CALGARY — Officials with the Calgary Stampede are acknowledging that unwanted rodeo horses are sent to an Alberta slaughterhouse for meat that is sold in Europe or Asia.
Stampede officials say the slaughterhouse in Fort Macleod is a destination of last resort for a very few number of the male horses that can’t be trained to buck.
Dr. Greg Evans, a veterinarian with the Stampede, says the measure is taken with about 20 horses a year, or less than five per cent of those trained at the Calgary Stampede Ranch.
He says those are horses that “wouldn’t be suitable for something else and would have to go this route.”
The female horses that aren’t suitable for sport can be put into the Stampede ranch’s breeding program.
The Calgary Humane Society, which usually works closely with the Stampede on animal welfare, says there ought to be a better option.
“We adamantly oppose this practice,” said spokeswoman Christy Thompson. “There are horse rescues in Alberta that I’m sure would help with animals no longer needed.”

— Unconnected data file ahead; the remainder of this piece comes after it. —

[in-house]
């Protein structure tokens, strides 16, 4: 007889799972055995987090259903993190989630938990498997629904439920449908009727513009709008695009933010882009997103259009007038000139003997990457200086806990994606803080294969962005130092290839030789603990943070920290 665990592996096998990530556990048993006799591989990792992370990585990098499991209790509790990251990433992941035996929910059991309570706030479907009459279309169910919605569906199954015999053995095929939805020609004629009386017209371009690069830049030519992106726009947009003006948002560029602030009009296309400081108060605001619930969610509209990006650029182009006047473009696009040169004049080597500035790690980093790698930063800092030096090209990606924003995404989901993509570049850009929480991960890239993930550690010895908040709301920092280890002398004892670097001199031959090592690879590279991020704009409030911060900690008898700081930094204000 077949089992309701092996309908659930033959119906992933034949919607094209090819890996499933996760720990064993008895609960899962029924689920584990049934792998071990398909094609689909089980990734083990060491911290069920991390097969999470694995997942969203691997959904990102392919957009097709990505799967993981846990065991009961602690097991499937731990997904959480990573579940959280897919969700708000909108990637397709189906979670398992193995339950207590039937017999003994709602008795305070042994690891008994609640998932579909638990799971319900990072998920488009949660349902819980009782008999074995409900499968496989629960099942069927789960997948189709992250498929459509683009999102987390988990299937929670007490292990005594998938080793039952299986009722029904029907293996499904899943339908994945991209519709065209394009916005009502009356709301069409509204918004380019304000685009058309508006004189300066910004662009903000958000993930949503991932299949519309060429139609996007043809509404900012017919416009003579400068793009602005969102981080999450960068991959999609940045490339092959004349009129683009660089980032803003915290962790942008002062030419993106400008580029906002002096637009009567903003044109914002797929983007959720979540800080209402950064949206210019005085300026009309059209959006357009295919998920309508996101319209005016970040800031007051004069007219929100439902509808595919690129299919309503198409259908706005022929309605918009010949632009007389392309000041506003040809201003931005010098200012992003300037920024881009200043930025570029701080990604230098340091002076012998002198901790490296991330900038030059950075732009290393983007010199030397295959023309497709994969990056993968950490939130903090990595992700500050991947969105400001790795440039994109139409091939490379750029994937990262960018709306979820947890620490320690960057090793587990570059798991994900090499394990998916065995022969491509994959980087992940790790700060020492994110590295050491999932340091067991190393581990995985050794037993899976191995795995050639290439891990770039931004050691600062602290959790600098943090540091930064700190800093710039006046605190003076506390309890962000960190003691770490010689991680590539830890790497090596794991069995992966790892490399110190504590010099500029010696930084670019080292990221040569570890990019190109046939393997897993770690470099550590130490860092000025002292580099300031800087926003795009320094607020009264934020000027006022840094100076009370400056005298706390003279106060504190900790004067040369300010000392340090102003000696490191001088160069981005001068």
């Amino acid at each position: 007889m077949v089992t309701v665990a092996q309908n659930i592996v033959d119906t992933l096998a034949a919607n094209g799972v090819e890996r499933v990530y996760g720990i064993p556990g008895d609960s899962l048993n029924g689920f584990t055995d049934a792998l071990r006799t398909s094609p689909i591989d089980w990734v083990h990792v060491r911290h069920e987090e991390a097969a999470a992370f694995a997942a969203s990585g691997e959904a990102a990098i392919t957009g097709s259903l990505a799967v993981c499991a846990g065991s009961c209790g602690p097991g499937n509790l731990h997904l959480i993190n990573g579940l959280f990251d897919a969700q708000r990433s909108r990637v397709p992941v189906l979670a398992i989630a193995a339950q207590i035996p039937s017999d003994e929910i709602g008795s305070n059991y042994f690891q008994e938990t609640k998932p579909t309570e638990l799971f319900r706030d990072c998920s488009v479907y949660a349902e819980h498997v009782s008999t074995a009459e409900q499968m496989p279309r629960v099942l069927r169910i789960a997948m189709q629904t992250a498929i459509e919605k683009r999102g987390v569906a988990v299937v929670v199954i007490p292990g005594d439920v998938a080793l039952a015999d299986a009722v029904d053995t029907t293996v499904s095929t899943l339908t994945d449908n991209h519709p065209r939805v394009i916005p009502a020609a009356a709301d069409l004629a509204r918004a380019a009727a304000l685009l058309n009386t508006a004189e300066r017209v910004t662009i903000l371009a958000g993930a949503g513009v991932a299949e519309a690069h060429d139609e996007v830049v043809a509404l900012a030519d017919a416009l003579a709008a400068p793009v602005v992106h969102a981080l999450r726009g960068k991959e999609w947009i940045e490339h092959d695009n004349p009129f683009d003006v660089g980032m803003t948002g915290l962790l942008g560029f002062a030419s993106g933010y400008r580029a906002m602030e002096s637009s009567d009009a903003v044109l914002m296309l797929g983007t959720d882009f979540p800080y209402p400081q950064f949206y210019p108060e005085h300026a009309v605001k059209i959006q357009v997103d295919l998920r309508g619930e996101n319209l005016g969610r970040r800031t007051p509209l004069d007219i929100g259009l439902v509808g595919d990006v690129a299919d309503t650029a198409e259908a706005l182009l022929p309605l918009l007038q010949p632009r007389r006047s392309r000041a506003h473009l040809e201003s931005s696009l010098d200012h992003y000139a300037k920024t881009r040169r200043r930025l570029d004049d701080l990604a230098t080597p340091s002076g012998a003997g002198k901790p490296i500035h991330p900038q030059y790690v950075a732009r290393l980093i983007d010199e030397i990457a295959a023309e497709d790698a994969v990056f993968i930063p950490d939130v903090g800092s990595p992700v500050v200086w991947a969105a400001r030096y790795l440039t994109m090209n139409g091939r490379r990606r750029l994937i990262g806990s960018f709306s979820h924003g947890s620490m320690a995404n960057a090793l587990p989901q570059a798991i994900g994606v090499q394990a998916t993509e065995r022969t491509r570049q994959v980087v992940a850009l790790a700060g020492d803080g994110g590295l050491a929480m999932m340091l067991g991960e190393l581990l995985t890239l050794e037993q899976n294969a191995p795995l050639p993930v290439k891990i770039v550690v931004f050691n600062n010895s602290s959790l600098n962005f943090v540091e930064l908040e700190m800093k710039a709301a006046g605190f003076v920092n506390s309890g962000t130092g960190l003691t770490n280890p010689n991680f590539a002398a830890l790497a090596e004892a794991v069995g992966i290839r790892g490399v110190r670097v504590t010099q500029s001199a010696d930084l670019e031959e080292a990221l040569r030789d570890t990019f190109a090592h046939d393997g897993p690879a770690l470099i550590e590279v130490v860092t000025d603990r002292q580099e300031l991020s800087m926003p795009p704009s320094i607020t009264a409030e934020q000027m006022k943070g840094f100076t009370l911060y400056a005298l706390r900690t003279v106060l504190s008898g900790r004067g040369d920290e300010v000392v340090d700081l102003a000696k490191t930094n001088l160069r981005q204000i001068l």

But Evans defends the Stampede’s decision, saying bucking horses aren’t typically appropriate as pets.
“Basically, because they’re bred to buck, they’re semi-feral so they’re wilder than the average horse,” he says. “A lot of them, it’s a temperament problem so they’re not going to be comfortable in confinement of any kind.”
The Vancouver Humane Society has long been critical of the Stampede’s practices regarding animals, and spokesman Peter Fricker called the latest news a new low for the industry.
“There is cruelty at the rodeo and now we find out there are also horses being killed just because they’re not fit to entertain a rodeo crowd,” he said.